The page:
Similar to my last few posts, it’s been a minute…or two. Hi, guys. How are you?
I’ve neglected My 3D Life because I’ve been out living it. I’ll spare you the annual recap and just rip that band-aid clear off: we’re growing our family!
But….let me back it on up a bit.
As basically all of you know because of my incessant over-sharing on Instagram, Chris and I have been trying to grow our family naturally for a little over a year. It wasn’t taking, which we anticipated given our age. But, we did sense that there was something off, so we proactively visited a fertility doctor early in the process to get ahead of possible complications. After a bevy of tests, he confirmed the worst: it would take a gosh darn miracle for Chris and I to conceive. Understanding that IVF was our only possible choice for a biological baby, we began the journey of preparing for that instead.
It’s funny when you start to go down a path that you know in your heart is not the right one for you.
As we began taking the steps for IVF, Chris and I both started to recognize a lot of signs that gave us this gnawing feeling in our guts. Our doctors weren’t getting back to us with test results, there was litter in a room where my blood was being drawn, a tech left the exam room unannounced, while I was on the exam table for an ultrasound and NEVER CAME BACK, and when the doctor finally did give us our results, he tried to understate my issues so that I’d pony up the cash for IVF.
Something wasn’t right.
Again, I’ll spare you the details of what and how and who and why because I’m anxious to get to the meat of this, but it dawned on us, before it was too late, that this wasn’t the path we were meant to take.
When Chris and I started talking about our options early on, we had always considered adoption. Adoption is in my blood (ironically). I am the youngest, and my parents’ only biological child. Even though my brothers are adopted, I’ve never for a minute felt that they were anything but related to me by blood. They were always just…my brothers. Full stop.
My mom also spent her life working in child services, writing adoption legislation for the state of Ohio and training adoptive parents. It’s been part of my life since I was born.
So while Chris and I were struggling through a bad fertility clinic experience, there was something gnawing and gnawing and gnawing at our hearts: we’re going to adopt. And the moment it dawned on me that this is what we had to do, a weight had truly been lifted.
And, I was happy. For the first time, in a long time.
Chris and I hadn’t breached the fertility subject in a few months because we just needed some time to think and breathe after the bad clinic experience and gnarly gut feeling, but it was time to talk.
“Honey, let’s talk about babies, again. I know it’s been awhile.”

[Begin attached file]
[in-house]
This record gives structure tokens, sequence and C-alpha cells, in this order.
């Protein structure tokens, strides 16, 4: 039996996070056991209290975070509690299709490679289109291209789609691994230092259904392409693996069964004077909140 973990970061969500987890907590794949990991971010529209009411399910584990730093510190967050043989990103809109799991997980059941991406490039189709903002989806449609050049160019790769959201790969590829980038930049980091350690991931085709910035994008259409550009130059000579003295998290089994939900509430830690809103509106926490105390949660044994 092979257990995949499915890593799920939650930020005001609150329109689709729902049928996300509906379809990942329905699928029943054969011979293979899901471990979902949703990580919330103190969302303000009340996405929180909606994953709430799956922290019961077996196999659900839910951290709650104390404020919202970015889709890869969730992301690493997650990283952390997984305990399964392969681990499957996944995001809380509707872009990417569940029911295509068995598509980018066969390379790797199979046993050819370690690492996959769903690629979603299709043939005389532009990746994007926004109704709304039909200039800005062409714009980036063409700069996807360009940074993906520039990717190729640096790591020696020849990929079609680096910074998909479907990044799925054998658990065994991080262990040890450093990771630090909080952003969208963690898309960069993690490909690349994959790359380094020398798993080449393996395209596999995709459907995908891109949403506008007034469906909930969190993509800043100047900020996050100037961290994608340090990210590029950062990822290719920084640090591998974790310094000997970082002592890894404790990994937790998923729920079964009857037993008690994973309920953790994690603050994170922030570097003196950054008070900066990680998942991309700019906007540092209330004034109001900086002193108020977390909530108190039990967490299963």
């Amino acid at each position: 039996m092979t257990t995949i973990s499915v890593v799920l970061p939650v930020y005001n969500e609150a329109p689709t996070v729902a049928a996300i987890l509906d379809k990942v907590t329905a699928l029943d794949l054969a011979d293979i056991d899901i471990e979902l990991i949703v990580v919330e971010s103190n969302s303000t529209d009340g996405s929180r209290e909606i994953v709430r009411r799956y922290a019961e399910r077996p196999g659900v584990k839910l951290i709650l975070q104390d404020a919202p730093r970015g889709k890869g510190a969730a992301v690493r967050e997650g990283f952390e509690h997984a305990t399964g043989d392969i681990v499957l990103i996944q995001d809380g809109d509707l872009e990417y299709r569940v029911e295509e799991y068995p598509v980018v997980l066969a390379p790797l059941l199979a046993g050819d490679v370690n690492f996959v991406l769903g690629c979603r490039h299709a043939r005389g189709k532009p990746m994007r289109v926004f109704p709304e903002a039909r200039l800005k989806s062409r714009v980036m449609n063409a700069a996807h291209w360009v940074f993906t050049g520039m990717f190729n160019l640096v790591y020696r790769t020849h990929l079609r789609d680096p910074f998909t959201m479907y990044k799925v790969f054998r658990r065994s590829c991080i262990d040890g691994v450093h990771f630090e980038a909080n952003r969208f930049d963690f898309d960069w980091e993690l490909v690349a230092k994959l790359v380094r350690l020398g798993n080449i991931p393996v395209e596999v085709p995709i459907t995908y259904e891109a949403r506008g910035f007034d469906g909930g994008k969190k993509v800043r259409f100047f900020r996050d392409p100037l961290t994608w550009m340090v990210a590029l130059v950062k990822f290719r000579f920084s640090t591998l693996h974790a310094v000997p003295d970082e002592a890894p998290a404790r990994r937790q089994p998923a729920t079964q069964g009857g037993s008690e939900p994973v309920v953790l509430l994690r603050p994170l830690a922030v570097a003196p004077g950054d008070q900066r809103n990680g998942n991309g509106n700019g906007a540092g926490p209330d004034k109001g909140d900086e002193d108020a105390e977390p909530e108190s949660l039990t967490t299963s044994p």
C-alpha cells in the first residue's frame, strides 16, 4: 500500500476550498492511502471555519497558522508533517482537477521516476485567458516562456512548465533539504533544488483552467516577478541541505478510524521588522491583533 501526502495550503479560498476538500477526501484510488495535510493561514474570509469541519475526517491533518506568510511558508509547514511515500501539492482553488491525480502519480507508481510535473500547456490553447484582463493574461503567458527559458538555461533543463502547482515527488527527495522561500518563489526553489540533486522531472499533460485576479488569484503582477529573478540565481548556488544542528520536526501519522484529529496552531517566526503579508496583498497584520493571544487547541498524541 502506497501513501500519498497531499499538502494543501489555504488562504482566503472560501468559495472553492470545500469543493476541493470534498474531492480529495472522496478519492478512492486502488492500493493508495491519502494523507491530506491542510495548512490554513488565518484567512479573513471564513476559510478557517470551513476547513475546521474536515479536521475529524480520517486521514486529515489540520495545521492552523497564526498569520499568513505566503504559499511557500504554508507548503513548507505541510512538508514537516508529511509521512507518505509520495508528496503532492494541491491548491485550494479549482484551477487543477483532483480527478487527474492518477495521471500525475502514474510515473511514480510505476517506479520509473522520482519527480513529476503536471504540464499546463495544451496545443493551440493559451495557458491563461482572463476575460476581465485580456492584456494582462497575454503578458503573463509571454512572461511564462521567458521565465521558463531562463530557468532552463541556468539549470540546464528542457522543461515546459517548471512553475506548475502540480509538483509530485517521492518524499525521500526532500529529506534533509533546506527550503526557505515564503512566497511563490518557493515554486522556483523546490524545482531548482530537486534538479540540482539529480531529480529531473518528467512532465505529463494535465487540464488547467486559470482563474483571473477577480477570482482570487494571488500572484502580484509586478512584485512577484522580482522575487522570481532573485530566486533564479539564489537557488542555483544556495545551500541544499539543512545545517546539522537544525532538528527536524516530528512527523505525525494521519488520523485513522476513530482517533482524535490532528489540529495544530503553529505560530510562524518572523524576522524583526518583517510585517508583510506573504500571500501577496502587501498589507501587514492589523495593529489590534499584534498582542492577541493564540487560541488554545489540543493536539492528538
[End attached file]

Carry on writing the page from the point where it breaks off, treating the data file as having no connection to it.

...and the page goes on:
“I’ve been thinking and…I think we should adopt. Something is telling me this is the right thing for us.”
Chris, “Ok. Yeah. Yes. You’re right.”
And just like that, it was decided.
Of course, there’s more to it than that. This wasn’t a flippant or careless decision. But the decision to adopt really was that easy. When something’s meant to be, it becomes abundantly clear.
A few weeks ago, Chris and I started calling around to different agencies and organizations who specialize in newborn adoption. Within just a few weeks, we were accepted into an adoption program here in Chicago. A LOT of you have had questions about this, so we thought we’d try to answer some of them here and will continue to use this blog to chart our journey to finding our beebs:
- Yes, we are adopting a newborn
- No, we don’t have a preference on gender or race
- Yes, he/she could be in our home as early as January…or 18 months from now
- No, we aren’t moving back to Columbus (yet.)
- Yes, this might be the happiest we’ve been
- No, we won’t be able to get to choose the birth mom
- Yes, she will be able to choose us
Right now, we’re in the process of drafting our adoption profile that our agency will use to match us with potential birth mothers who will choose US based on the life they want their baby to have (this is called an Identified Adoption). We’re also soon to start our Home Study, which is a very in-depth look at our lives, be it our physical and financial health, or ensuring we agree on how we want to raise our child. It involves home visits, trainings, classes. It’s a lot.
To say that I’m scared would be the understatement of the century. Only 50% of adoptive parents get matched on the first try, which means we could through several birth mothers before we find “our baby.” This has to do with a lot of different factors, one of which involves the birth mother deciding to parent at the last minute.
It’s possible, and it happens. And in a lot of ways, that’s what you want for both the mom and the baby, if the mom is fit to parent. But it’s no less heartbreaking for you.
While we’re not physically pregnant, we’re still going through the stages of expectancy. And we’re treating this experience as if we were anyway. We may suffer some miscarriages of hope throughout the process, and there are guaranteed to be heartbreaks along the way. I’ve been crying nonstop for the past several weeks to get it all out of my system.
And, it’s helping. I’m acknowledging the potential heartbreak and celebrating the potential joy. It’s a lot to navigate emotionally, but we’re ready.
And, we know that at the end of this journey, we’re going to have a human life that is entirely in our care. It may not look like us, it may not have my eyes and Chris’s heart, but it will have love. So much love. More love than I can even pretend to think about in this moment.
And love….love is thicker than water.